Gary James Paulsen (May 17, 1939 – October 13, 2021) was an American writer of children's and young adult fiction, best known for coming of age stories about the wilderness. He was the author of more than 200 books and wrote more than 200 magazine articles and short stories, and several plays, all primarily for teenagers. He won the Margaret Edwards Award from the American Library Association in 1997 for his lifetime contribution in writing for teens.
Gary Paulsen was born on May 17, 1939, in Minneapolis to Oscar Paulsen and Eunice Paulsen, née Moen. His father was a career Army officer who departed soon after Gary’s birth to join General Patton’s staff. Gary next saw his father at age 7 when he and his mother sailed to the Philippines to join him at his Army base. He and his mother lived in Thief River Falls, Minnesota. When Gary was 4, his mother took him to live in Chicago. Before World War II ended, she sent him to live with relatives on a farm for a year.
Paulsen graduated from Lincoln High School in Thief River Falls, Minnesota. He attended Bemidji State University, but dropped out. He claimed to have joined the Army at age 17, which age he reached in 1956; his service seems to have begun when he was 19 or 20, in 1959. He served in the United States Army between 1959 and 1962, attaining the rank of sergeant while working with missiles. His Army service brought him to New Mexico for a while, a place in which he later chose to settle.
Mr. Paulsen’s first two marriages ended in divorce. In the mid-1960s, Paulsen moved to Taos, New Mexico, where he met his third wife Ruth Wright. In 1971, Paulsen married Ruth, who illustrates children's literature. Paulsen had two children from his first marriage, Lynn and Lance, and a son Jim from his third marriage with Ruth Wright. Although a successful author, Paulsen said he chose to live modestly. He lived throughout New Mexico, including in Santa Fe, La Luz, White Oaks, and Tularosa. He also spent time living on a houseboat on the Pacific Ocean.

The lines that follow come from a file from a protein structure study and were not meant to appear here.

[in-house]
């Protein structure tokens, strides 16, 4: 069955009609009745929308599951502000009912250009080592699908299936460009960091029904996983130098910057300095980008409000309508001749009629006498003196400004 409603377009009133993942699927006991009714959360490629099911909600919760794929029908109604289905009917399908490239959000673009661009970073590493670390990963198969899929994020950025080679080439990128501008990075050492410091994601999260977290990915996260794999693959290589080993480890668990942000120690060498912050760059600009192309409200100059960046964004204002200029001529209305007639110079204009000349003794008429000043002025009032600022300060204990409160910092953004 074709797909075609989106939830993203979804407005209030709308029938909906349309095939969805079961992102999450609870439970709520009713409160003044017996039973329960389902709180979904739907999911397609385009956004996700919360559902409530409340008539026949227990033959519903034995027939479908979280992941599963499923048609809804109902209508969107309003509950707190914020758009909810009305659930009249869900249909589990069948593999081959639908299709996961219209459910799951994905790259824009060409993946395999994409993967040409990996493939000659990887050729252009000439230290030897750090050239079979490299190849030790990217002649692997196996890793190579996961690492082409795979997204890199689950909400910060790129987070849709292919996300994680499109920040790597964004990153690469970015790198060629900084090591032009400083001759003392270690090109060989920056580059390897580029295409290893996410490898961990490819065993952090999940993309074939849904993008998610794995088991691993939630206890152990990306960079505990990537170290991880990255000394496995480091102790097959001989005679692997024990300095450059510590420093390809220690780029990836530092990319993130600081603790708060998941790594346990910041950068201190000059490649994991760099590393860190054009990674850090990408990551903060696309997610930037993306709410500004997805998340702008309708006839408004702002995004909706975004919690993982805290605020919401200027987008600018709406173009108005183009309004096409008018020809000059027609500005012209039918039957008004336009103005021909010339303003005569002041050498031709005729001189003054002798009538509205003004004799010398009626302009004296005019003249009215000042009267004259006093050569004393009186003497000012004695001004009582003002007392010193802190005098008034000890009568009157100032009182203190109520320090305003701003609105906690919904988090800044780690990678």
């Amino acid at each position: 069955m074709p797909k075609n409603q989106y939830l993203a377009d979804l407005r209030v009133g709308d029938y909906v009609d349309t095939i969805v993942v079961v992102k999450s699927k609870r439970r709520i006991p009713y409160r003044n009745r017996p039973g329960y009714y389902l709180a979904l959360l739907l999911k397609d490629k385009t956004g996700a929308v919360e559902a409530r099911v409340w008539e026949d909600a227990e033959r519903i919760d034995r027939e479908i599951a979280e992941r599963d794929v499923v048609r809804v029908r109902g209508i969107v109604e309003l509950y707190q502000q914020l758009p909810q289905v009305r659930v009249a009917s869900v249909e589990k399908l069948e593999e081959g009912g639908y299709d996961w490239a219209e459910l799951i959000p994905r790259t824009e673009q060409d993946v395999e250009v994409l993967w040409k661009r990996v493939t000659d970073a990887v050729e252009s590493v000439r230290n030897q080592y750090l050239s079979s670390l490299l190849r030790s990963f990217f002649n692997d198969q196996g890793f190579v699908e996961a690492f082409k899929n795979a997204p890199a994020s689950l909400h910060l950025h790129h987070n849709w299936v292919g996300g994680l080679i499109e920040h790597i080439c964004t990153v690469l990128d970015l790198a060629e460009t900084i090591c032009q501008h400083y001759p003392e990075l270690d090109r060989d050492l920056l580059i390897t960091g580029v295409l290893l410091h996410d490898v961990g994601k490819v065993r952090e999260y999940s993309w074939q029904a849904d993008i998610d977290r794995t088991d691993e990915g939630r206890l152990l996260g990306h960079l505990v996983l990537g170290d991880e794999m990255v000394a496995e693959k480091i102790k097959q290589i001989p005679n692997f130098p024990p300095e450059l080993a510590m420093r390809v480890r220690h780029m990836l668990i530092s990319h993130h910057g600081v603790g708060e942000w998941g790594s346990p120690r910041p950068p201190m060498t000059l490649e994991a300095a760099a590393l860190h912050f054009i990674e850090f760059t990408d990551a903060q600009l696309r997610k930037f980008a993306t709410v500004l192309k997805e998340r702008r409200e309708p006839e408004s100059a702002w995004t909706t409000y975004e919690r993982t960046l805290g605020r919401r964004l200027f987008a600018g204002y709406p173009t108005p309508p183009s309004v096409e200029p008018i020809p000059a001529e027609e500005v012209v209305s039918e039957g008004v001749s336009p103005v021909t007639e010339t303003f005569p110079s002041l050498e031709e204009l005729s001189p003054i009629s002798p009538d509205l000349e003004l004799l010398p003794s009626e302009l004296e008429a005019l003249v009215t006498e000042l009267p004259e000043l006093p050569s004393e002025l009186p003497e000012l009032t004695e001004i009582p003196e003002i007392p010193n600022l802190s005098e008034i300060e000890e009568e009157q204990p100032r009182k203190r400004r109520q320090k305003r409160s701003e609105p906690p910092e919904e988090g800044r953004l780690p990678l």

In 1983, Paulsen entered the 1,150-mile (1,850 km) Iditarod Trail Sled Dog Race, and placed 41st out of 54 finishers, with an official time of 17 days, 12 hours, 38 minutes, and 38 seconds. In 1990, suffering from heart disease, Paulsen decided to give up dog sledding, which he described as the most difficult decision he had ever made. Paulsen would spend more than a decade sailing the Pacific before getting back into dog sledding in 2003. According to his keynote speech on October 13, 2007, at the Sinclair Lewis writing conference in Sauk Centre, Minnesota, he still intended to compete in the Iditarod. He is listed in the "Withdrawn/Scratched" section of the 1985 and 2006 Iditarod. Paulsen was an outdoorsman (a hunter and trapper), who maintained a 40-acre (160,000 m ) parcel north of Willow, Alaska, where he bred and trained sled dogs for the Iditarod.
The ALA Margaret Edwards Award recognizes one writer and a particular body of work for a "significant and lasting contribution to young adult literature". Paulsen won the annual award in 1997, when the panel cited six books published from 1983 to 1990: Dancing Carl, Hatchet (first in the series), The Crossing, The Winter Room, Canyons, and Woodsong. The citation noted that "[t]he theme of survival is woven throughout, whether it is living through a plane crash or living in an abusive, alcoholic household" and emphasized Hatchet in particular for "encompassing a survival theme in all its aspects, physical as well as psychological".
Paulsen died from cardiac arrest at his home in Tularosa on October 13, 2021, at age 82.